I might've lost the narrative in there a bit so let's put it as straight as this queer movie deserves -- Shiva Baby is a laugh riot, and hopefully the announcement of two vital new voices in comedy. The first being Seligman, whose low-key approach and wizardry with timing is about as on-point as can be with making quick comedy of character and vice the versa. And the second wonderful new voice being Shiva's leading actress Rachel Sennott, who can just totally be in everything from here on out, please.
Funny enough Sennott's actually on her way towards exactly that with NewFest this year, as she's also one of the leading actors in Olivia Peace's dark high-school comedy Tahara, which is also screening at the fest. I'll put a pin in proper Tahara thoughts until it screens on Friday, but talk about a divined double-feature -- both films have Sennott playing a bisexual Jewess being confronted by her promiscuous peccadilloes whilst attending a funeral service, which is quite the specific role to take total ownership of. But own it she does, and in surprisingly different ways -- Tahara's Hannah Rosen and Shiva Baby's Danielle come across as very different people!
Shiva Baby keeps itself tight and contained to one day's events, growing tighter by the second -- never has one event as the event of the title ever felt so terribly, traumatically claustrophobic. Perfectly built and crescendoed dominoes pile and fall for good gag after good gag, all closing in on Danielle until the room's spinning, blood's flowing, baby's are screaming... it's grand farce shit at the human level, where decisions we understand yet immediately regret spiral into an obscene twister of visceral emotional comeuppance. You know, that thing. We've all had that thing.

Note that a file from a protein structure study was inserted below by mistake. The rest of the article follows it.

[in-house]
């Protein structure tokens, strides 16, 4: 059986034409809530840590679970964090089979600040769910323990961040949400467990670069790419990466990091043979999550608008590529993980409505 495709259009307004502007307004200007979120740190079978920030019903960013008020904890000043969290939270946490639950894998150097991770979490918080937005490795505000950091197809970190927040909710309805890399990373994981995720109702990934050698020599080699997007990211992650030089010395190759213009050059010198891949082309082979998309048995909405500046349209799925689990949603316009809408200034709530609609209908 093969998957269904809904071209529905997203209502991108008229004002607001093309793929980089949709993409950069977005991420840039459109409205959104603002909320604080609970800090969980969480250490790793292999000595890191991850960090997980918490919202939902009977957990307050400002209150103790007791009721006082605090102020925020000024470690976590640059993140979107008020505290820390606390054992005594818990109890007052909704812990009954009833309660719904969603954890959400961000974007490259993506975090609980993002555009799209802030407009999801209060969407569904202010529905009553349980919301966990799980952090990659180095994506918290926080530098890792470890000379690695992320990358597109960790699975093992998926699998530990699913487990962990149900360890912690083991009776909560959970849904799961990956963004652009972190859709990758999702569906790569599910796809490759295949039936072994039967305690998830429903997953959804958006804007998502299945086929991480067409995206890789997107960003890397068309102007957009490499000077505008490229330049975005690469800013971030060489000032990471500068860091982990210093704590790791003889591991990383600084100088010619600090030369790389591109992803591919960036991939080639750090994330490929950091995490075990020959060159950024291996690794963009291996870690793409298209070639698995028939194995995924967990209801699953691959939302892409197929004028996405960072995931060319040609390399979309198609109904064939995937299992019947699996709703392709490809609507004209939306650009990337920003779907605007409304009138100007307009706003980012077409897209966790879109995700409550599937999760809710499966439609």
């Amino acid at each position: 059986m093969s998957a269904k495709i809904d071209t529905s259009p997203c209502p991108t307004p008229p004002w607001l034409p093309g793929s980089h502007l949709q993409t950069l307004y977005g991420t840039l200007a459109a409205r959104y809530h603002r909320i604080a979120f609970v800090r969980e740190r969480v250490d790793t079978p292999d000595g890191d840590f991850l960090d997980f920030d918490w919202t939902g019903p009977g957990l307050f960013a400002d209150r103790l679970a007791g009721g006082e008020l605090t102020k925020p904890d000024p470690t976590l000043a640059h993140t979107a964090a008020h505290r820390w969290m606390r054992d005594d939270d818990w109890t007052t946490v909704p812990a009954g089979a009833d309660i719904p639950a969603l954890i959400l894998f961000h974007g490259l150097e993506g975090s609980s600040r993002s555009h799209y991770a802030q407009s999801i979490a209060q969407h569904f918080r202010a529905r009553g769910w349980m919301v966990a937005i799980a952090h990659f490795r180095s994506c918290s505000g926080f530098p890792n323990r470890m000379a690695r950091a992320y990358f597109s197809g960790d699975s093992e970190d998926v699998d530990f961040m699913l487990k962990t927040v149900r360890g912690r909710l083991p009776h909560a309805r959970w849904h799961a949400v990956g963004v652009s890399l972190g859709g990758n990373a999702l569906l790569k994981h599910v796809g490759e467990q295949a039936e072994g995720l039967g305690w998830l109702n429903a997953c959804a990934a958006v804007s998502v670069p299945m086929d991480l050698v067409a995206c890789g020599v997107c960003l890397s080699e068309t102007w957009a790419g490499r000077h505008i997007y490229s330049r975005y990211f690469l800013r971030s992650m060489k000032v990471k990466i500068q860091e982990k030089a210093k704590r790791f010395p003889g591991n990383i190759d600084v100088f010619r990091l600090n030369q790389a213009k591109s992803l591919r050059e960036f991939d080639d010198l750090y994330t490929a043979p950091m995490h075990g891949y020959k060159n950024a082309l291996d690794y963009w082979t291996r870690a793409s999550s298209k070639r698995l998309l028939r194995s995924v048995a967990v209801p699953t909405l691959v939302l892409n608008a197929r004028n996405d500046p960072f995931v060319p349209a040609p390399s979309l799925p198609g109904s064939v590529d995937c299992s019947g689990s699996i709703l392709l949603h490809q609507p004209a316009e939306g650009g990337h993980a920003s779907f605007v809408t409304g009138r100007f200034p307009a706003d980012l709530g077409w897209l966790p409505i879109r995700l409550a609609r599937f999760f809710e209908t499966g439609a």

Shiva Baby isn't just The Sennott Show by any means -- she gets fantastic support from Polly Draper as her mother; Danny Deferrari as her gratuitously-bearded and impossible beau; Fred Melamed of A Serious Man awesomeness as her seemingly clueless dad; a well-timed appearance or two by the always-welcome Jackie Hoffman; Glee's Dianna Agron as the ice-cold business-shiksa in residence; and most importantly Molly Gordon as Danielle's life-long best friend with benefits Maya, who might just rival Sennott for her guffaw-to-line ratio -- Gordon gives a one-woman masterclass in hilarity, knocking her every second out of the park, around the globe, and through the back window. I absolutely love this funny, funny movie!